With 25 million people worldwide suffering from eye problems that are age-related, it’s essential to care for your eyesight as you get older. While it’s obvious that a healthy diet is vital for promoting better an ideal weight and other body-related issues, does the food you eat directly affect your eyesight?

    Are there certain foods we can eat more of to improve our eye health? Studies say yes. A diet rich in vitamins C and A and minerals like zinc are known to do wonders for your eyes.

    1. Leafy Green Vegetables

    Loaded with lutein, zinc and vitamins, leafy veggies can be easily taken as salads or side dishes. They are known to improve vision problems. Kale is loved by wellness dieticians because it has antioxidants known to combat cancer. An easy way to get a cup of kale in blended as a smoothie, or even oven-baked for a light, healthy snack. The carotene in other greens such as broccoli is great for your eyes. If you love pasta dishes, consider including a handful of chopped broccoli for an extra dose of vitamin-rich veggies!

    2. Seafood

    If you experience dry eyes or have developed cataracts, you may benefit from increases your intake of omega-3 fatty acids. Fatty acids are the “building blocks” of fat, and they are found in seafood, some vegetables, nuts and seeds. You often hear about studies linking fatty acids to heart health and blood pressure, but studies have shown that Omega-3 fatty acids, in particular, are beneficial for eye health. The best way to add these acids to your diet is to eat more cold-water fish. Salmon and tuna are both excellent sources of Omega-3s, and you can also purchase Omega-3 liquid and capsules. Fish oil has no negative side effects, so taking 1,000 milligrams or more ever day is perfectly safe. And if you struggle with dry eye, 1,000 milligrams is recommended.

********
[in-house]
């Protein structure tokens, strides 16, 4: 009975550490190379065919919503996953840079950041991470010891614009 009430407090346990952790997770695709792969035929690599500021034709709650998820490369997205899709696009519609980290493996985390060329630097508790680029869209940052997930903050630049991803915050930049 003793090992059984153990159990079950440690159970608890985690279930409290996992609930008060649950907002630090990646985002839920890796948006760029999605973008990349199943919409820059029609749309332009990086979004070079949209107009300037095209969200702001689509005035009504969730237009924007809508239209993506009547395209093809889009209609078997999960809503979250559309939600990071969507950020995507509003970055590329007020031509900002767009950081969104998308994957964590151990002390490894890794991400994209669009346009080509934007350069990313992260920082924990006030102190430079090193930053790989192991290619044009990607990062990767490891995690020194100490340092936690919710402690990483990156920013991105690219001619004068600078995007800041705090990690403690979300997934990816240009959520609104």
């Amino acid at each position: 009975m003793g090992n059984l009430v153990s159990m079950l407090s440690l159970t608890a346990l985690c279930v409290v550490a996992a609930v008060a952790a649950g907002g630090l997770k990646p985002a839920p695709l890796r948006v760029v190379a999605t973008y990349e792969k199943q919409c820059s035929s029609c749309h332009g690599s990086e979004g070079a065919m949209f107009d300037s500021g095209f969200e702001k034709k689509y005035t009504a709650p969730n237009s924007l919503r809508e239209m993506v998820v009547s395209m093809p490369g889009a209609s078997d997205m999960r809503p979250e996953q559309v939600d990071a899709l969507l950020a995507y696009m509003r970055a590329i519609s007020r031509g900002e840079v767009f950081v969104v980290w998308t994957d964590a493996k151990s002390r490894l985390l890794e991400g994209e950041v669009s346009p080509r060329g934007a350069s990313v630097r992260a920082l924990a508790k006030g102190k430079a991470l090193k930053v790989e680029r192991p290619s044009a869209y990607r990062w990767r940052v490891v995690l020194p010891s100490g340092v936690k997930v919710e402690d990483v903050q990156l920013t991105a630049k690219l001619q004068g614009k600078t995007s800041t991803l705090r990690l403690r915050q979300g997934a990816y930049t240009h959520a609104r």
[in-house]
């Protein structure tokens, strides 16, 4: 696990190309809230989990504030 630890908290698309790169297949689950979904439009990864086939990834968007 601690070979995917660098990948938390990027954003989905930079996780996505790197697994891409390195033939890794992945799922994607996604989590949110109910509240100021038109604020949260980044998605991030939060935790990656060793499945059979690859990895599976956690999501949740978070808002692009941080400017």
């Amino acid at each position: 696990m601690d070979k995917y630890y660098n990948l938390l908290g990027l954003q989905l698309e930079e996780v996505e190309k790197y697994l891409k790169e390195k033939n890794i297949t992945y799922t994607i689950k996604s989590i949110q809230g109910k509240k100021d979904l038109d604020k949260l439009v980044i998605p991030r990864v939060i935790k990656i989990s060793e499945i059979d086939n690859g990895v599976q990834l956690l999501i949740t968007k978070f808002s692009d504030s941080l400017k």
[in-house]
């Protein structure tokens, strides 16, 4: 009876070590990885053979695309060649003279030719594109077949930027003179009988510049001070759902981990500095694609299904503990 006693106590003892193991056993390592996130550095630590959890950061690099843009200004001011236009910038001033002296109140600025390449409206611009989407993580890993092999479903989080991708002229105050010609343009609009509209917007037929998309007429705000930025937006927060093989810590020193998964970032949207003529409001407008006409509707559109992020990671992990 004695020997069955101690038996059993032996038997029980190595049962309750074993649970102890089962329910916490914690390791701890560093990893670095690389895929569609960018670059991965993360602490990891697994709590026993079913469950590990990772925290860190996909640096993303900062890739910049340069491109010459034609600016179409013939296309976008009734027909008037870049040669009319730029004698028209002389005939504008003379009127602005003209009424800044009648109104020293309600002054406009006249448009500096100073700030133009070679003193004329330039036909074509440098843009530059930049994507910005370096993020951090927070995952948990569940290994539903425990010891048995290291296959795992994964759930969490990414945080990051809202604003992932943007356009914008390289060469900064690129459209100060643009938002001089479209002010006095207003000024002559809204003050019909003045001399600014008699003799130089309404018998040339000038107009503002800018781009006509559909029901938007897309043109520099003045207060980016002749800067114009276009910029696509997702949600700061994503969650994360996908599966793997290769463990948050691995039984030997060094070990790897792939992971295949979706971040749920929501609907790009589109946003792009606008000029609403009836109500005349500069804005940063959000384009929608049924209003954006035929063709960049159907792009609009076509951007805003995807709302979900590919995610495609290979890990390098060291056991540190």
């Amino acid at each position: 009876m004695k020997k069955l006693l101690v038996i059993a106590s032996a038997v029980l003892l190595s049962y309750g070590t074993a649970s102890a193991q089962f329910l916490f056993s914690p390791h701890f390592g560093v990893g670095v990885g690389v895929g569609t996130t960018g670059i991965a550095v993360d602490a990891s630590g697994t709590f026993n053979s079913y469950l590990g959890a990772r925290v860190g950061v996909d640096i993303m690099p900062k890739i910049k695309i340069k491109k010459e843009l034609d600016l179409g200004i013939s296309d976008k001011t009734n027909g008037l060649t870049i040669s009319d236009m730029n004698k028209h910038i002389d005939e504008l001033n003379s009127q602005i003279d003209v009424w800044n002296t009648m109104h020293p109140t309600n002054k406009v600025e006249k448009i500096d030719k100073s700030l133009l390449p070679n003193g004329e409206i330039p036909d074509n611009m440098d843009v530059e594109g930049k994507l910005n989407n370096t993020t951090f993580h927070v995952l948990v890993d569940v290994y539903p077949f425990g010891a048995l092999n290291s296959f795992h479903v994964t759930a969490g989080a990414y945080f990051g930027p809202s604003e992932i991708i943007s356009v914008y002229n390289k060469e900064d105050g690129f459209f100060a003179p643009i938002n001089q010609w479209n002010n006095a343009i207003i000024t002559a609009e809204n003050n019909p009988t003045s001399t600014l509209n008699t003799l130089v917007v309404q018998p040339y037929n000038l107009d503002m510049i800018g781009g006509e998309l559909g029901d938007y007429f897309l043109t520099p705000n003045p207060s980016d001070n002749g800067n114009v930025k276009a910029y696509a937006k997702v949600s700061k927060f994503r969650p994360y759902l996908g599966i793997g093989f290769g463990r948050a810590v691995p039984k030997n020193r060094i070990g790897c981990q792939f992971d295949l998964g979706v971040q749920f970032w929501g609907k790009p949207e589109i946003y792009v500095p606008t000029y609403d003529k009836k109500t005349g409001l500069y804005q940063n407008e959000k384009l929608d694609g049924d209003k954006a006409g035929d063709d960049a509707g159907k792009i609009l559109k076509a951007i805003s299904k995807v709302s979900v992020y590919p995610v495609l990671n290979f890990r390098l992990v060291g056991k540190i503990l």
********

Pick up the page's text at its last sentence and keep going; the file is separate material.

Salmon Dinner

    4. Oysters

    While you might think Oysters belong in the seafood category, they’re worth mentioning separately … Oysters are the single best source of zinc you can eat (other than by taking a supplement), and most ophthalmologists agree that zinc is extremely beneficial for overall eye health. Zinc is a mineral that enables the vitamin A you ingest from other foods to create melanin, a pigment in the retina. Further, some studies suggest zinc decreases your risk of cataracts and age-related macular degeneration as well. You may not have oysters at home, but what better excuse to take your date out for a romantic dinner than to celebrate better health and improved eyesight!

    3. Oranges

    According to the Age-Related Eye Diseases Study (AREDS), a major clinical trial sponsored by the National Eye Institute, vitamin-packed oranges are excellent for nurturing your eye tissue. Patients struggling with eye diseases showed marked improvement from consuming oranges and other citrus fruits. In the eye, vitamin C may help regenerate other important antioxidants, such as vitamin E. If you’re not accustomed to eating lots of fruit, then try drinking freshly squeezed orange juice, or spruce up the citrus flavor in an easy yogurt smoothie. Simply combine yogurt with orange juice, crushed ice and some honey. Blend and serve.


    5. Eggs

    Lutein, the carotenoid also found in leafy greens, can be ingested by eating eggs. Some scientists believe that the body also absorbs egg proteins better. Plus, it’s a breakfast staple, so you’re probably already getting the nutrients you need for better health.

    Want more tips for better eyesight? Make an appointment for a personal consultation, and learn how you can help prevent age-related eye diseases.

    Posted June 7, 2017 by Silverstein Eye Centers
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